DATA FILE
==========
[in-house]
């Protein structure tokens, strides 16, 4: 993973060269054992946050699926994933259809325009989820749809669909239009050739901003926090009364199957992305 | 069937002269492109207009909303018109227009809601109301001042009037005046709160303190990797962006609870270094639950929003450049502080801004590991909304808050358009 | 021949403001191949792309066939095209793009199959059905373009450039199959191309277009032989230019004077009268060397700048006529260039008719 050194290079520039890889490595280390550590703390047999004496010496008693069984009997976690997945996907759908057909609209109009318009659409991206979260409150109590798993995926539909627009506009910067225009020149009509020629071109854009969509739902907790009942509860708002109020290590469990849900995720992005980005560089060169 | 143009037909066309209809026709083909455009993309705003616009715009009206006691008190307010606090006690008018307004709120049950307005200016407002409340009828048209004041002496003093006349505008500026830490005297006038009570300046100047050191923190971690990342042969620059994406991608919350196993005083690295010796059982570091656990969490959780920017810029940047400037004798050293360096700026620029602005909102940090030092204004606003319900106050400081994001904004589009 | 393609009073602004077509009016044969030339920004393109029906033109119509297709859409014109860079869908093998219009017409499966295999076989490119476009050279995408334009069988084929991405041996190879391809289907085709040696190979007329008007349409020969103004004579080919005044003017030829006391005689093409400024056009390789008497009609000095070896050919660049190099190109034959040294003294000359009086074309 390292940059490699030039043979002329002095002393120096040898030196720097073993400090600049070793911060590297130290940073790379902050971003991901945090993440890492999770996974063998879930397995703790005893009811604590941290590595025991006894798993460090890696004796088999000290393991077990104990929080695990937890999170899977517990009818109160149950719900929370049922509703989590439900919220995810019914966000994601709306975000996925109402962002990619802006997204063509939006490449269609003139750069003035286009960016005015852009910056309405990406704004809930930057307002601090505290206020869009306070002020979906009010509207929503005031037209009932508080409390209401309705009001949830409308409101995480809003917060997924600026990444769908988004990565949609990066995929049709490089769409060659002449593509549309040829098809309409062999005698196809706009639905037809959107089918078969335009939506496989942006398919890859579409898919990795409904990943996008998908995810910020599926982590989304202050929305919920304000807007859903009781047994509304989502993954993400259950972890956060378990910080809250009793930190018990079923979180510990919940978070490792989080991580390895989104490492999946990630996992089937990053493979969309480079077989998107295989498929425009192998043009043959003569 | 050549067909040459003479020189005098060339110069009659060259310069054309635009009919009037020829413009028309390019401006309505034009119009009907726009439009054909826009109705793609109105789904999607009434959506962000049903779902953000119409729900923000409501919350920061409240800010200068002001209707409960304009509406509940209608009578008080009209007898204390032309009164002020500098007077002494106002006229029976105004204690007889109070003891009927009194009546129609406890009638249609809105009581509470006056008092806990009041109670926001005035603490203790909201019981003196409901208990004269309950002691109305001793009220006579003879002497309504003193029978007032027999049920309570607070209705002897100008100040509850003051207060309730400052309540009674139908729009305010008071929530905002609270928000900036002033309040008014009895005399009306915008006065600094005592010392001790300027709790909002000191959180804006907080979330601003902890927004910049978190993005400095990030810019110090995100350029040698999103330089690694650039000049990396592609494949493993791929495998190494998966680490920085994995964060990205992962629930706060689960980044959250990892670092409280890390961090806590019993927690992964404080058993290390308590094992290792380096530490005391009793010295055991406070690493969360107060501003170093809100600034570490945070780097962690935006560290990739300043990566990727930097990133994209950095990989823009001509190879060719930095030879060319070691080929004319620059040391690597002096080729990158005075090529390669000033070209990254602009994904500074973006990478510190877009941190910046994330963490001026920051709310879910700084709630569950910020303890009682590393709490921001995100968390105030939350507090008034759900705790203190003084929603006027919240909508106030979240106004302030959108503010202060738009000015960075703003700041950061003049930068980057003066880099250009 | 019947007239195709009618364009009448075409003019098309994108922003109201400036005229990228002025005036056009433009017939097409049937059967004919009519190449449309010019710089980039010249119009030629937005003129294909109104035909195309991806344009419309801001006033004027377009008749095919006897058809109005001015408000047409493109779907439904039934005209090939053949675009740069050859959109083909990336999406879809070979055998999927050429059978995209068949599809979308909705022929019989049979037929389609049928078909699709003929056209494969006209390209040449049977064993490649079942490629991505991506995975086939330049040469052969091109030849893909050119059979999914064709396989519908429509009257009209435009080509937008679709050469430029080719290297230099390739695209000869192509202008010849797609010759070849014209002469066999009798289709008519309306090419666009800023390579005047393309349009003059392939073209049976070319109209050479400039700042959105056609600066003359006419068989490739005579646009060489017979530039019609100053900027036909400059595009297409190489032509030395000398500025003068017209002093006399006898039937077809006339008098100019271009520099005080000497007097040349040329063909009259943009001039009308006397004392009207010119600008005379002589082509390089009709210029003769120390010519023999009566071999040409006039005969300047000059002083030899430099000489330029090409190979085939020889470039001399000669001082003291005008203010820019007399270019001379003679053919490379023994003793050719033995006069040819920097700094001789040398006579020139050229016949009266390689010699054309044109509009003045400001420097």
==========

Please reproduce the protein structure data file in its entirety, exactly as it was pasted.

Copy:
[in-house]
């Protein structure tokens, strides 16, 4: 993973060269054992946050699926994933259809325009989820749809669909239009050739901003926090009364199957992305 | 069937002269492109207009909303018109227009809601109301001042009037005046709160303190990797962006609870270094639950929003450049502080801004590991909304808050358009 | 021949403001191949792309066939095209793009199959059905373009450039199959191309277009032989230019004077009268060397700048006529260039008719 050194290079520039890889490595280390550590703390047999004496010496008693069984009997976690997945996907759908057909609209109009318009659409991206979260409150109590798993995926539909627009506009910067225009020149009509020629071109854009969509739902907790009942509860708002109020290590469990849900995720992005980005560089060169 | 143009037909066309209809026709083909455009993309705003616009715009009206006691008190307010606090006690008018307004709120049950307005200016407002409340009828048209004041002496003093006349505008500026830490005297006038009570300046100047050191923190971690990342042969620059994406991608919350196993005083690295010796059982570091656990969490959780920017810029940047400037004798050293360096700026620029602005909102940090030092204004606003319900106050400081994001904004589009 | 393609009073602004077509009016044969030339920004393109029906033109119509297709859409014109860079869908093998219009017409499966295999076989490119476009050279995408334009069988084929991405041996190879391809289907085709040696190979007329008007349409020969103004004579080919005044003017030829006391005689093409400024056009390789008497009609000095070896050919660049190099190109034959040294003294000359009086074309 390292940059490699030039043979002329002095002393120096040898030196720097073993400090600049070793911060590297130290940073790379902050971003991901945090993440890492999770996974063998879930397995703790005893009811604590941290590595025991006894798993460090890696004796088999000290393991077990104990929080695990937890999170899977517990009818109160149950719900929370049922509703989590439900919220995810019914966000994601709306975000996925109402962002990619802006997204063509939006490449269609003139750069003035286009960016005015852009910056309405990406704004809930930057307002601090505290206020869009306070002020979906009010509207929503005031037209009932508080409390209401309705009001949830409308409101995480809003917060997924600026990444769908988004990565949609990066995929049709490089769409060659002449593509549309040829098809309409062999005698196809706009639905037809959107089918078969335009939506496989942006398919890859579409898919990795409904990943996008998908995810910020599926982590989304202050929305919920304000807007859903009781047994509304989502993954993400259950972890956060378990910080809250009793930190018990079923979180510990919940978070490792989080991580390895989104490492999946990630996992089937990053493979969309480079077989998107295989498929425009192998043009043959003569 | 050549067909040459003479020189005098060339110069009659060259310069054309635009009919009037020829413009028309390019401006309505034009119009009907726009439009054909826009109705793609109105789904999607009434959506962000049903779902953000119409729900923000409501919350920061409240800010200068002001209707409960304009509406509940209608009578008080009209007898204390032309009164002020500098007077002494106002006229029976105004204690007889109070003891009927009194009546129609406890009638249609809105009581509470006056008092806990009041109670926001005035603490203790909201019981003196409901208990004269309950002691109305001793009220006579003879002497309504003193029978007032027999049920309570607070209705002897100008100040509850003051207060309730400052309540009674139908729009305010008071929530905002609270928000900036002033309040008014009895005399009306915008006065600094005592010392001790300027709790909002000191959180804006907080979330601003902890927004910049978190993005400095990030810019110090995100350029040698999103330089690694650039000049990396592609494949493993791929495998190494998966680490920085994995964060990205992962629930706060689960980044959250990892670092409280890390961090806590019993927690992964404080058993290390308590094992290792380096530490005391009793010295055991406070690493969360107060501003170093809100600034570490945070780097962690935006560290990739300043990566990727930097990133994209950095990989823009001509190879060719930095030879060319070691080929004319620059040391690597002096080729990158005075090529390669000033070209990254602009994904500074973006990478510190877009941190910046994330963490001026920051709310879910700084709630569950910020303890009682590393709490921001995100968390105030939350507090008034759900705790203190003084929603006027919240909508106030979240106004302030959108503010202060738009000015960075703003700041950061003049930068980057003066880099250009 | 019947007239195709009618364009009448075409003019098309994108922003109201400036005229990228002025005036056009433009017939097409049937059967004919009519190449449309010019710089980039010249119009030629937005003129294909109104035909195309991806344009419309801001006033004027377009008749095919006897058809109005001015408000047409493109779907439904039934005209090939053949675009740069050859959109083909990336999406879809070979055998999927050429059978995209068949599809979308909705022929019989049979037929389609049928078909699709003929056209494969006209390209040449049977064993490649079942490629991505991506995975086939330049040469052969091109030849893909050119059979999914064709396989519908429509009257009209435009080509937008679709050469430029080719290297230099390739695209000869192509202008010849797609010759070849014209002469066999009798289709008519309306090419666009800023390579005047393309349009003059392939073209049976070319109209050479400039700042959105056609600066003359006419068989490739005579646009060489017979530039019609100053900027036909400059595009297409190489032509030395000398500025003068017209002093006399006898039937077809006339008098100019271009520099005080000497007097040349040329063909009259943009001039009308006397004392009207010119600008005379002589082509390089009709210029003769120390010519023999009566071999040409006039005969300047000059002083030899430099000489330029090409190979085939020889470039001399000669001082003291005008203010820019007399270019001379003679053919490379023994003793050719033995006069040819920097700094001789040398006579020139050229016949009266390689010699054309044109509009003045400001420097």